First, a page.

It's such a wonderful experience; picking out a new rifle can be as exciting as Christmas morning to an eight-year-old. There are so many different designs, styles and niche-type rifles available, it may warrant a bit of exploration before jumping into the deep end of the pool. I know enough guys who have purchased a rifle sight unseen, only to be disappointed upon arrival.
With the popularity of long-range target shooting, many shooters are taking advantage of the chassis rifles. However, there is a definite difference in feel between a chassis rifle and a traditional hunting rifle—that is rather obvious—and that difference can be a negative factor for those who are not used to it. The same can be said for a target rifle, with its heavy barrel and beefier stock. Some of the budget rifles, equipped with polymer stocks and magazines, will turn some people off and yet please others. There's a lot out there, and I'm a firm believer in holding a firearm—or at least another model of the same gun—in hand before buying.
Very few rifles can do it all; they each do something very well, but there are different tools for different jobs. So when you're shopping for a rifle, make an honest evaluation of what you expect to do with it. If you're shopping for a hunting rifle, think long and hard about what you plan to hunt. Does your bucket list include mountain and/or backpack hunting? If so, weight is definitely going to be a factor. Thin barrels can affect group size, opening up group size as the barrel heats up. Doesn't necessarily mean it's the end of the world, but the accuracy expectations should not be that of the heavy barreled target rifles. Too often I've seen shooters with a light, trim rifle—perfect for hunting situations where the rifle is carried far more often than shot—complain that the rifle prints groups no better than one-MOA, expecting that every modern rifle is a one-hole gun. It just isn't so.
Are you the kind of hunter who spends most of his or her time on or in a stand? Perhaps a bit more rifle weight won't bother you in the least; I've found that rifles with a bit more heft tend to settle down faster, making longer shots from a stand much easier. Looking for a solid paper-puncher? I like the heavy target barrels; they don't heat up quickly, and they are more rigid, usually enhancing accuracy.
Does the new rifle have a detachable magazine or fixed magazine? I would lose my head if it were not attached to my shoulders, and prefer a fixed magazine; it gives me one less thing to lose in the field. If you prefer the quick reloading capabilities of the detachable magazine rifles—and of course I'm referring to the bolt action rifles here, as the MSRs are of one design—then I'd recommend ordering a spare magazine if the rifle isn't already shipped with one. I've seen many fans of the Remington and Browning autoloaders turn their rifle into a single shot while in the back country.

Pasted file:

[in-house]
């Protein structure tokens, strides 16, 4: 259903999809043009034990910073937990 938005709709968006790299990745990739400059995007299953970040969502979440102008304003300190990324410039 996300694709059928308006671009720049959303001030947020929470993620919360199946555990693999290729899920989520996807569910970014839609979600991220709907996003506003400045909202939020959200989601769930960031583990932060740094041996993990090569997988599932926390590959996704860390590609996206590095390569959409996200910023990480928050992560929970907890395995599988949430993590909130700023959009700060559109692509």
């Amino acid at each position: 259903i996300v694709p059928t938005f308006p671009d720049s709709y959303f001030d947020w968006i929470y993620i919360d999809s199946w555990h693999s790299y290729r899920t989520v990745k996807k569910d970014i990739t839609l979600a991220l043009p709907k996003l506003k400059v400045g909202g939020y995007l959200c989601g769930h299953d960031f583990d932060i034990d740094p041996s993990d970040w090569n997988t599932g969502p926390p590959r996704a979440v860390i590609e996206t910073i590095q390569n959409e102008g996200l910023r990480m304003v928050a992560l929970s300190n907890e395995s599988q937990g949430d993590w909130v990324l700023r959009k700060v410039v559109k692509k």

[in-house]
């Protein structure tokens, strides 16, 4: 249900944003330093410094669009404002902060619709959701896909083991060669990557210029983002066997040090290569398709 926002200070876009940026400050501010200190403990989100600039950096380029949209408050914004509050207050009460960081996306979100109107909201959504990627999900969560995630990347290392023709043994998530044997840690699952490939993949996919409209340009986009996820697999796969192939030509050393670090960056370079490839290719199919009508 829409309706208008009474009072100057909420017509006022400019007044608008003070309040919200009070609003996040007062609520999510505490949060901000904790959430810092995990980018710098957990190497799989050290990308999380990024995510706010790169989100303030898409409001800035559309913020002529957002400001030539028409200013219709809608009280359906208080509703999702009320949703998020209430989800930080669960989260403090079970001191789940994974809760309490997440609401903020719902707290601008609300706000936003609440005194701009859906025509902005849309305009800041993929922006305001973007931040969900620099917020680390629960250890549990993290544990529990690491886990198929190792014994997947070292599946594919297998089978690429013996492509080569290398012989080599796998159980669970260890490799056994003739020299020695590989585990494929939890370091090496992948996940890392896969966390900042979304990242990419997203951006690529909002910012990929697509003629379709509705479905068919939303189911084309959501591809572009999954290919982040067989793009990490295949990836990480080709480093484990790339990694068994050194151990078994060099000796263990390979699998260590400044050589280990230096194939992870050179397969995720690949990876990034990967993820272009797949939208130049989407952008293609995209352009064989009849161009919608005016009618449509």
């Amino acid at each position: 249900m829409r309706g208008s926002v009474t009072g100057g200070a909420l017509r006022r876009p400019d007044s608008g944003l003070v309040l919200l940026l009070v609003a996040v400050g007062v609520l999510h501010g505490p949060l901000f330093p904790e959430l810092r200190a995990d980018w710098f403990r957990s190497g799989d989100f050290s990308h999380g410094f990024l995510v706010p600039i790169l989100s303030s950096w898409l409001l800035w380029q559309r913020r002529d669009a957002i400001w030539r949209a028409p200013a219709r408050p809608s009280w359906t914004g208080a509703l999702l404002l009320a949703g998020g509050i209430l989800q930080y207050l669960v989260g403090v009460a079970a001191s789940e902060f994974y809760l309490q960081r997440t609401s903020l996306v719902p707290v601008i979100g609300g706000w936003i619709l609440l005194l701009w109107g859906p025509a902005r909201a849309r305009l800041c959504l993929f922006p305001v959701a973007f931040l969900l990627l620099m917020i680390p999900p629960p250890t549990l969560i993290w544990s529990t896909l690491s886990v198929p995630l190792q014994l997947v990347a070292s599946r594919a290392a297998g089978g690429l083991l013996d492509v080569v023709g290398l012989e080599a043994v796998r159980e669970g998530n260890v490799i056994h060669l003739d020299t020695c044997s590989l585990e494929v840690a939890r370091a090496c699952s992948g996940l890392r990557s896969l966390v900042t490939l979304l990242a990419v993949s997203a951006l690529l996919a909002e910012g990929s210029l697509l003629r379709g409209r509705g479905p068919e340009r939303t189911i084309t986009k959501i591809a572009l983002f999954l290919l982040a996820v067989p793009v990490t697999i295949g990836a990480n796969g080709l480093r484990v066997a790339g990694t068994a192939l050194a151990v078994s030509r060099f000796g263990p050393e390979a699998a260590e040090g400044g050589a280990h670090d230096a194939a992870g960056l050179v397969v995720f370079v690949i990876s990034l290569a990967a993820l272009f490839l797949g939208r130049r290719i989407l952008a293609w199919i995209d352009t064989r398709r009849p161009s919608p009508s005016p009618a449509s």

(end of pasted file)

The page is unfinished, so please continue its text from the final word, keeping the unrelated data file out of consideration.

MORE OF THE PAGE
Where do you prefer the safety to be located? If you're used to a tang safety, a three-position safety can feel very strange, and the reverse applies as well. Habit is habit, and more than once I've personally reached to the wrong location to disengage the safety. This is just a small thing, but a point to consider when shopping for a new rifle. Obviously, if you're switching to a new action style, each will come with its own set of particulars, but you'll need to be aware of the subtleties.
Stock fit can be a real game changer as well. The American standard length of pull—usually between 13 ½" and 13 ¾"—is a bit short for me. It wasn't until I used a Heym rifle, made in Germany, with a 14 ¼" length of pull, that I realized how much better the rifle fit me. I can definitely use a shorter rifle, but I now feel like I'm creeping up on the stock a bit. Many rifles are now being manufactured with an adjustment for stock length, and that's a wonderful thing. The prettiest rifle, if it's considerably long or short for your frame, will not be pleasant to shoot.
Barrel length can affect balance, along with all the other factors. I've always been a fan of longer barrels, as it aids in muzzle velocities in the magnum cartridges, and helps the muzzle settle down under field conditions. Some folks don't want the longer barrels, especially those who hunt the thick woods where every last bit of velocity doesn't make a difference, and the 24" and 26" barrels can become difficult to maneuver. Again, be honest with yourself about the expectations of your new rifle.
An adjustable trigger can turn a dog of a rifle into a winner. A rifle with an unadjustable trigger can be a source of frustration to me, unless it comes properly tuned. I don't like the 5 to 6 pound pull that some rifles are set to, and when buying a rifle, I figure in the price of a replacement trigger if needs be.
To me, a rifle takes on a persona of its own, especially when I spend time making memories with it, so I choose carefully. At the very least, I want to hold a representative of the model before I consider buying one, in order to ensure that the appointments are what I like, and that it feels the way I expect it to. A pound one way or another can really change the feel of a rifle, as can stock dimensions that are different than what you are expecting. Do your homework into the particulars of a chosen rifle, and you'll be a happier shooter.